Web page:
Sunday, December 18, 2011

Solar is fusion power too!

In my day job I research fusion energy, so I'll probably say a lot about the energy we use and where it comes from.  And I believe energy is probably the most important issue facing our world this century, because every societal problem reduces to an energy problem*.  Well, a lot of them do, anyway, the ones that wars get fought over.  I'll talk more about that later.

For now I just want to point out a really fascinating bit of work coming from the University of Texas at Austin.  A researcher named Xiaoyang Zhu has discovered a way to double the efficiency of solar cells made of a plastic semiconductor called pentacene.  Their test batch has an efficiency of 40% in normal sunlight.

(If you head over to that link, you can read a bunch of mumbo jumbo quantum jargon about how they did it which will leave you pleasantly confused, if you're into that sort of thing.  Science reporters:  please don't tell people about dark quantum "shadow states" and leave it at that.  You are just confusing people.)

Basically: when an electron absorbs a particle of light, it is too energetic to be captured.  It's a 90 MPH fastball coming at you; and you're not a major-league catcher, you're just you.  So they found a way to take all that energy and split it into two, slower electrons that can be captured more easily, kind of like if the baseball hit another baseball in midair so they both came at you with a more reasonable speed - and if you look closely, you can see just where the metaphor breaks down.

So goody! yay solar cells.  Why's it important?

Well, the discovery is exciting in its own right because of two things.  Firstly, 2x improvement is a lot in a field that used to fight for percentage points.  Secondly, the fact that these cells are plastic instead of typical crystal semiconductors like Silicon (or more expensive stuff like Gallium Arsenide) means they should be much easier and cheaper to manufacture.  I.e. this could be that greatest of things, the heart's desire of any creative person: A Breakthrough.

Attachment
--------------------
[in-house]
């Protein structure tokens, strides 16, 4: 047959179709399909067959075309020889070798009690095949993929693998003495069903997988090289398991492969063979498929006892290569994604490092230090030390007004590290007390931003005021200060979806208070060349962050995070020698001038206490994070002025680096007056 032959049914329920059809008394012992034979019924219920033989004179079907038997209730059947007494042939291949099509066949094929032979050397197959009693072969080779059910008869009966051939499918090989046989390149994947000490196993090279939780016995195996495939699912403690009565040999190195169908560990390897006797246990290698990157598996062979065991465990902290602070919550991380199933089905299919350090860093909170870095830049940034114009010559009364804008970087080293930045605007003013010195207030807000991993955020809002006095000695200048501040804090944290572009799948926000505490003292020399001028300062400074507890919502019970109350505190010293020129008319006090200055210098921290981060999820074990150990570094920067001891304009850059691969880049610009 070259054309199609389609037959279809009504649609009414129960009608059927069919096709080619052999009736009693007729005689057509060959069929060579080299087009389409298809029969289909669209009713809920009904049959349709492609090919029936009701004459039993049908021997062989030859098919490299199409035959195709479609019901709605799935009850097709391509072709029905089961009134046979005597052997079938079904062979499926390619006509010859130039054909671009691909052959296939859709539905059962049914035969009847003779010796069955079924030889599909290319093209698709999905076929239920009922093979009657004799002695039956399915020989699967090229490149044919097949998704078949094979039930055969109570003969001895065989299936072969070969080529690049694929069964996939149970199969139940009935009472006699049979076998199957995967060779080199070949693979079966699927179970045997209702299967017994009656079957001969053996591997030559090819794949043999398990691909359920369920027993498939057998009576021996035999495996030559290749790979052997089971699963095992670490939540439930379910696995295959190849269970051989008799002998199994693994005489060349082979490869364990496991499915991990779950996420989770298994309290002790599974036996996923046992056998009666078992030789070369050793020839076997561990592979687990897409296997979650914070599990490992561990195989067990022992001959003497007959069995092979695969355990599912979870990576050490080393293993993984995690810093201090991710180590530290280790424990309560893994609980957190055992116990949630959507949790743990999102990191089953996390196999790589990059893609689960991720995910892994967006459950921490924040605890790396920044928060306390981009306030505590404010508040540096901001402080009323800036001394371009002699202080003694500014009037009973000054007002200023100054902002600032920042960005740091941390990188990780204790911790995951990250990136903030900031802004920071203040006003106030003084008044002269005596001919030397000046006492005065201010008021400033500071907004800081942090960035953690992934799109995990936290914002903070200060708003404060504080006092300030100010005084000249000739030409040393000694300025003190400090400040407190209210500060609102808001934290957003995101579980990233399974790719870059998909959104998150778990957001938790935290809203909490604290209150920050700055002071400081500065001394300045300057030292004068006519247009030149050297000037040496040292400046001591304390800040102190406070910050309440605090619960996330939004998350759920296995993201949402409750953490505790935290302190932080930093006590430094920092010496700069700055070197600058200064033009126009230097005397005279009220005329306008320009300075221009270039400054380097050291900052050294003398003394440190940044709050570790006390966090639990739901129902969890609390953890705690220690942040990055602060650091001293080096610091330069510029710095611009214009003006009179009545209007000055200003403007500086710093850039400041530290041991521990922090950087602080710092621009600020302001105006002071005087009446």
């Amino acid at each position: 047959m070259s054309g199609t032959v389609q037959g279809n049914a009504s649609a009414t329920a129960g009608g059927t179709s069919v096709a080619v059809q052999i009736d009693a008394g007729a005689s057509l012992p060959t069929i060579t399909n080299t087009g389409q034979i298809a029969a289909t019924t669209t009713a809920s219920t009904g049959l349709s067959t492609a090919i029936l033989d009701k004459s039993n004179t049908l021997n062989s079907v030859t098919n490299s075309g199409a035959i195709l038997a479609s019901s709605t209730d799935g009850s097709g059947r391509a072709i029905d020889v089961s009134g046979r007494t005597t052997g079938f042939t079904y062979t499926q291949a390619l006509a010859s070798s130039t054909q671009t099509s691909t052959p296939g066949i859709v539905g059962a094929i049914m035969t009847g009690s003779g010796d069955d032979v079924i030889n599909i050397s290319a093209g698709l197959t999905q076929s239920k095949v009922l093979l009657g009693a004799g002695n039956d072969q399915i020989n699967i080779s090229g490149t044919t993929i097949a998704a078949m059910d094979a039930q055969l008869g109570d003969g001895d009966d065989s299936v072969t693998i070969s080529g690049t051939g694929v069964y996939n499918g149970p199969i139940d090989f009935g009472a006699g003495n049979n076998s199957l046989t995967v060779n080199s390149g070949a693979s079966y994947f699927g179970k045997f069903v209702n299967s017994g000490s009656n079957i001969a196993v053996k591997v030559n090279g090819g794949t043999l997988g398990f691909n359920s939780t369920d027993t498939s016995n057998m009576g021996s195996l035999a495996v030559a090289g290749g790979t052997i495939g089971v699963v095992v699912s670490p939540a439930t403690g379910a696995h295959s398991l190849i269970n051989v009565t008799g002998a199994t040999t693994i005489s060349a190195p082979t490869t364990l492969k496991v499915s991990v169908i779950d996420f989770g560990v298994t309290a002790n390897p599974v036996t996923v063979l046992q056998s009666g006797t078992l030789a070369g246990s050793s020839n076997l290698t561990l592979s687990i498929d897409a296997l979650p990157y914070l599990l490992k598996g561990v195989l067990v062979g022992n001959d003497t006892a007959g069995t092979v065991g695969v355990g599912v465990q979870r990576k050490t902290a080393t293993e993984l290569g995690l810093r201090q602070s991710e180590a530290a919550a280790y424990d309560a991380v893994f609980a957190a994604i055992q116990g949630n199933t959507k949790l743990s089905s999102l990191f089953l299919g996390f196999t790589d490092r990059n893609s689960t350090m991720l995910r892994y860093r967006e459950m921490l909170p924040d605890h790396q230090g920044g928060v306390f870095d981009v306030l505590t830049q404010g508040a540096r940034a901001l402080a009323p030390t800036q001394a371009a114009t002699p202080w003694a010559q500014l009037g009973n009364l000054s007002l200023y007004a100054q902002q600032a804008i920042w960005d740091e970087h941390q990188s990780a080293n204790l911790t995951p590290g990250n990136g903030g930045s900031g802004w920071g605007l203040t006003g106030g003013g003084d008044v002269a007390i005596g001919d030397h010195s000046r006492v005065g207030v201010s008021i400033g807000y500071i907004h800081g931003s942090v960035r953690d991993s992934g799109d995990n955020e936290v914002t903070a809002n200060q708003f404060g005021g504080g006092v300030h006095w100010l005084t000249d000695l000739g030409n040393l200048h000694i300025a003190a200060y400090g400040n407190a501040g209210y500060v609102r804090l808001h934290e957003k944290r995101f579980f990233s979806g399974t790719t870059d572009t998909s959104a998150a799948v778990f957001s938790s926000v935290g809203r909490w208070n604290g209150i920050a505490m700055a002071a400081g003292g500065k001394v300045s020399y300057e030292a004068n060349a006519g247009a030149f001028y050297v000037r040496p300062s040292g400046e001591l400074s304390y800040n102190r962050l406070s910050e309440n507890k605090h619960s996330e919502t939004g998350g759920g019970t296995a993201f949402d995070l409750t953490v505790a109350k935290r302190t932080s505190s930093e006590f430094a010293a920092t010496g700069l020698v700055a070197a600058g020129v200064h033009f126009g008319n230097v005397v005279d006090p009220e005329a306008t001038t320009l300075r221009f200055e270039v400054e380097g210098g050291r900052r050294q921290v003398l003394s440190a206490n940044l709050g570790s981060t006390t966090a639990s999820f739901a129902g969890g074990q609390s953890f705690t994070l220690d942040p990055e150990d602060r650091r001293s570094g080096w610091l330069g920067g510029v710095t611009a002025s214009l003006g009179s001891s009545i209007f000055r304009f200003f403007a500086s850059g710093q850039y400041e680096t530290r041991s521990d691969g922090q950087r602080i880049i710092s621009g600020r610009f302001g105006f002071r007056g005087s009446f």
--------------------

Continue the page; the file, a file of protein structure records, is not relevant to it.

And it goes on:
But this is just the latest in an ongoing trend of breakthroughs where solar cells get cheaper and cheaper in terms of energy/dollar.  And we (as usual) have the benefit of living in interesting times: a recent study has showed that solar photovoltaics are now at grid parity with conventional electricity sources in some sunny places.

This is kind of a surprise: most sources prior to this study were telling us solar was years away from grid parity**.  But the field's been growing exponentially, and exponentials are powerful stuff - very confusing to analysts (I guess Excel only does polynomial fits***).

I could (and probably will) write a whole nother bit on the numbers and problems of solar electricity, but for now just keep the following numbers in mind:  To power the entire US with solar continuously, you would need ~ 27000 square kilometers of solar panels operating at 30% efficiency.  (By the way, that's ALL US power use, not just electricity: that includes natural gas, oil, bio-fuels, wood, peat, horsepower, candlepower, and candypower.)  That's about the area of Massachusetts.  That's the area of one half of the Mojave desert in southern California.

A sense of scale is probably the biggest gift that a physicist can give you.  Happy Chanukah!

All the forces in the world are not so powerful as an idea whose time has come.
-Victor Hugo

*level up +1 Hyperbole!
** "grid parity" just means that the average cost of electricity from solar is equal to the cost from other sources (coal/nuclear/hydro/...) when you include the full lifetime cost (installation, maintenance, legal fees for relocating the protected bird species that decides to nest there, ...)
*** This line is really funny, by the way, in case you didn't notice.


  1. Obviously, one needs to click on all your links to get the whole, complete, unadulterated picture. Love it!
    Also love that you still love quotes.

  2. That works out to about 1000 sq ft per person, or not quite the surface area of all housing units combined. Throw in the commercial properties, and who knows!

  3. Another interesting thought is that the US interstate system has a total length of 75,440 km (Wikipedia), and the total highway system has ~ 270,000 km (Wolfram Alpha). You could get a good start on solar electricity by bordering the highways with solar panels. Easy to access, easy to service; hard to legislate & pay for. Or you could build solar roadways: (